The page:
Celebrating the cherished tradition of demanding free treats under threat of retribution, Adam Conover presents a special Halloween episode of Adam Ruins Everything that humorously debunks spooky myths and misconceptions. But no matter how many times common fallacies are proved false and con artists are exposed, there are certain Halloween myths that persist, such as...
People are trying to poison your children’s candy
It may be a difficult thought to acknowledge, but nobody cares about your children anywhere near as much as you do. As Conover explains, the idea that someone would go out of their way to poison Halloween candy in an effort to harm your kids is irrational and has been consistently debunked on multiple occasions. The sugar and fat content of lollies admittedly make them potentially harmful in the long term, but to poison somebody via one piece of candy per year would be extremely inefficient and an insult to deviant criminals everywhere.
Giving a child a piece of fruit is an acceptable Halloween treat
Industry experts agree that fruit has greater nutritional value than sugar-filled, potentially cancer-causing candy. Unfortunately experts are yet to find a way to make it taste nearly as good. If you give a child an apple on Halloween, you are deserving of a toilet-papered tree.
Halloween has no place in Australia
The most outlandish myth of them all! Though the adoption of American customs and use of the word "candy" may be tough for traditionalists to handle, Halloween is about dressing up and eating treats. If you have a problem with this, the correct response is to adopt another great Australian tradition of shutting the hell up.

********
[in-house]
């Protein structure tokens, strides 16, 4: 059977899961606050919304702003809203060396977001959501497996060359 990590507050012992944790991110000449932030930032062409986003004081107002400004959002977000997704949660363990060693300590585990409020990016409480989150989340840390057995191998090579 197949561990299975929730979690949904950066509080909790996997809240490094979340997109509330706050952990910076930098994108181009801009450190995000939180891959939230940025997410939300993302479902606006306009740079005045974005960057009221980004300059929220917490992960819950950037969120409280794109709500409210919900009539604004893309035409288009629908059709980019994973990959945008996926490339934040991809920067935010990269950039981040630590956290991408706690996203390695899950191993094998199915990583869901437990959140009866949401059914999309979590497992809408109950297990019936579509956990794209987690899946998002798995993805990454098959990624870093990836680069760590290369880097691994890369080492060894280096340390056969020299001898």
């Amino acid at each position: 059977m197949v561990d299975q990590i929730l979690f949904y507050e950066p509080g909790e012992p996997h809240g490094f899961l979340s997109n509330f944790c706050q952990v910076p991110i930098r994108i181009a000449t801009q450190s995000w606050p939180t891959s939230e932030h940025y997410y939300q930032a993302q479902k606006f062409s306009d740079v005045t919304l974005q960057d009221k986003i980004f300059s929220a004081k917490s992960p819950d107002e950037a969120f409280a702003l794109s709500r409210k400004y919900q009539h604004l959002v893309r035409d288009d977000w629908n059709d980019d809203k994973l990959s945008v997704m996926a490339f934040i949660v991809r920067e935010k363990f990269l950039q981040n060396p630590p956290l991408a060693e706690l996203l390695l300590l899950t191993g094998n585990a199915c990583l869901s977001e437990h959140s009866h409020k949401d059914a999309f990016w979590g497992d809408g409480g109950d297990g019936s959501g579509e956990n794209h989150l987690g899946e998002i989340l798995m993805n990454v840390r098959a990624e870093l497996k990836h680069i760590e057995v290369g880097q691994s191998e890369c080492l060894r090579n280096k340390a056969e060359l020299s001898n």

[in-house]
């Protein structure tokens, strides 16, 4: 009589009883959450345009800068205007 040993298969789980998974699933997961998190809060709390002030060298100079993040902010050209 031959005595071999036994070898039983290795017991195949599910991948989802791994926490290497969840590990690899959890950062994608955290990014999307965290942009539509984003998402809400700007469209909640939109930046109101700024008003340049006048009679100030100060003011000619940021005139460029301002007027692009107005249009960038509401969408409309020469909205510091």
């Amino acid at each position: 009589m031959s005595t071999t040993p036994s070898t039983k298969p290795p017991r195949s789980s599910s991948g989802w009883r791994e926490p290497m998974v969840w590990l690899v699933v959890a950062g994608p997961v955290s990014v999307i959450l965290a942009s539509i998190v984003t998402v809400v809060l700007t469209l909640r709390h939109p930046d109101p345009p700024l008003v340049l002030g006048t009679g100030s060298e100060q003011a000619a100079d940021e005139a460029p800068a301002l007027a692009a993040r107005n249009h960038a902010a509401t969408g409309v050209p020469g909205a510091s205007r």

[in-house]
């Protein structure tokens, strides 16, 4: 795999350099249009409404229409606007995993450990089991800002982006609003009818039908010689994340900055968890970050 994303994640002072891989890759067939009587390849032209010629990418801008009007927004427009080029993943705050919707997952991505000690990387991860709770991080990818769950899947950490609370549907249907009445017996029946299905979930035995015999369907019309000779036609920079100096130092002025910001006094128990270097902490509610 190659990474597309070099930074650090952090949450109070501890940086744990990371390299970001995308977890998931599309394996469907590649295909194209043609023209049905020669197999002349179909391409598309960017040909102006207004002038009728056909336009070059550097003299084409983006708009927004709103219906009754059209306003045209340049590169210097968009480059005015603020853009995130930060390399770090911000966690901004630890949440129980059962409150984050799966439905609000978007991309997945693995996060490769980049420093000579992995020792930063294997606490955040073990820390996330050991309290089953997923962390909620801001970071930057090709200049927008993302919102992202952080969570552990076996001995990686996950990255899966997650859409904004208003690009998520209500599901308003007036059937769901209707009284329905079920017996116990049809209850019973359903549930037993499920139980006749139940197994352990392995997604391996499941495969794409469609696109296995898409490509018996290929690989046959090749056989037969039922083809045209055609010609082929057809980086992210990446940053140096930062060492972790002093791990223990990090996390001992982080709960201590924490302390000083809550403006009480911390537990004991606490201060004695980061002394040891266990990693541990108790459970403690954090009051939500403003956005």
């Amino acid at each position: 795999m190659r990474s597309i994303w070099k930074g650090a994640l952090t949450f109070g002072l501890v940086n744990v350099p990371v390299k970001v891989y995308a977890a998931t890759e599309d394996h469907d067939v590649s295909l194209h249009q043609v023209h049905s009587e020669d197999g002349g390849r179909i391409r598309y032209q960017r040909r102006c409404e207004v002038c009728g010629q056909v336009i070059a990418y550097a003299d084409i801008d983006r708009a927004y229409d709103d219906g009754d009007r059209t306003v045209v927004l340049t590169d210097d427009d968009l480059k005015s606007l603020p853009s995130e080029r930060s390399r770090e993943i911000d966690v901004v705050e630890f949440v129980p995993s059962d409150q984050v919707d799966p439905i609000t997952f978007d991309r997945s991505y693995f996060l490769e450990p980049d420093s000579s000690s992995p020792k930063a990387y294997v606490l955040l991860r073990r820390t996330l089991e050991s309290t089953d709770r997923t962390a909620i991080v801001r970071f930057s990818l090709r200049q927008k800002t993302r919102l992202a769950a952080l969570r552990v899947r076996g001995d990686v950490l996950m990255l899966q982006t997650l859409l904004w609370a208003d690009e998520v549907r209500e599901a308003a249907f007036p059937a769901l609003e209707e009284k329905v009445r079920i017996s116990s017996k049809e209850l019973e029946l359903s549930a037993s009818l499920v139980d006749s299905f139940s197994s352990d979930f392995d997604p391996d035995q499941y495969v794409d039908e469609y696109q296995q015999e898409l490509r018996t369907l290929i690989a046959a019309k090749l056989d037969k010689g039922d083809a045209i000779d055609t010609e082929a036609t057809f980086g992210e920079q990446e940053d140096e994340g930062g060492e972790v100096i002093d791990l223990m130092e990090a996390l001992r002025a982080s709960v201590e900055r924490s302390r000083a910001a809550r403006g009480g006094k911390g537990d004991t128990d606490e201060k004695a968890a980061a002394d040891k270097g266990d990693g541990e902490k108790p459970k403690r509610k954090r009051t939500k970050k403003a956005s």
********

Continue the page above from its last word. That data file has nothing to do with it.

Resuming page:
You are legally immune from criminal consequences on Halloween
It may seem unfair, but police will not accept “They didn’t give me a chocolate” as a viable defence to most crimes, even on Halloween. As such, if someone does not give you a treat when requested, a measured reaction is vital, as violence or setting someone’s house on fire are not considered reasonable "tricks".
Sabrina the Teenage Witch was not a good TV show
Some myths are not only clearly false but can be plain disgusting. In such circumstances, sometimes the only comforting feeling is knowing the person who came up with such a slanderous notion will someday be dead.
It is bad luck to eat a black cat while walking under a ladder
The suggestion that you can create bad luck through certain activities is an obvious superstitious fallacy. That being said, walking near ladders can be dangerous and eating people’s cats is rude at best, meaning it is wise to keep these activities to a minimum where possible.
In horror film The Fly, Jeff Goldblum is played by 12 pug dogs taped together
This rumour has no basis in fact, but no matter how many accolades Goldblum wins or how often he presents human-like characteristics, he will never truly be able to shake the notion that he is just a bunch of pugs.
Debunking Halloween myths has the potential to make the custom less spooky than enthusiastic participants might appreciate. Fortunately, as Adam Conover reminds us in Adam Ruins Everything, there are plenty of things worth being terrified of this Halloween, such as the manipulative power of the media and the ability of con artists to steal our money.
So have fun out there, bearing in mind there are few things more terrifying than the modern world itself. And ghosts. Never forget about ghosts.
Adam Ruins Everything airs Tuesdays at 8pm on SBS VICELAND.
Watch the previous episode at SBS On Demand: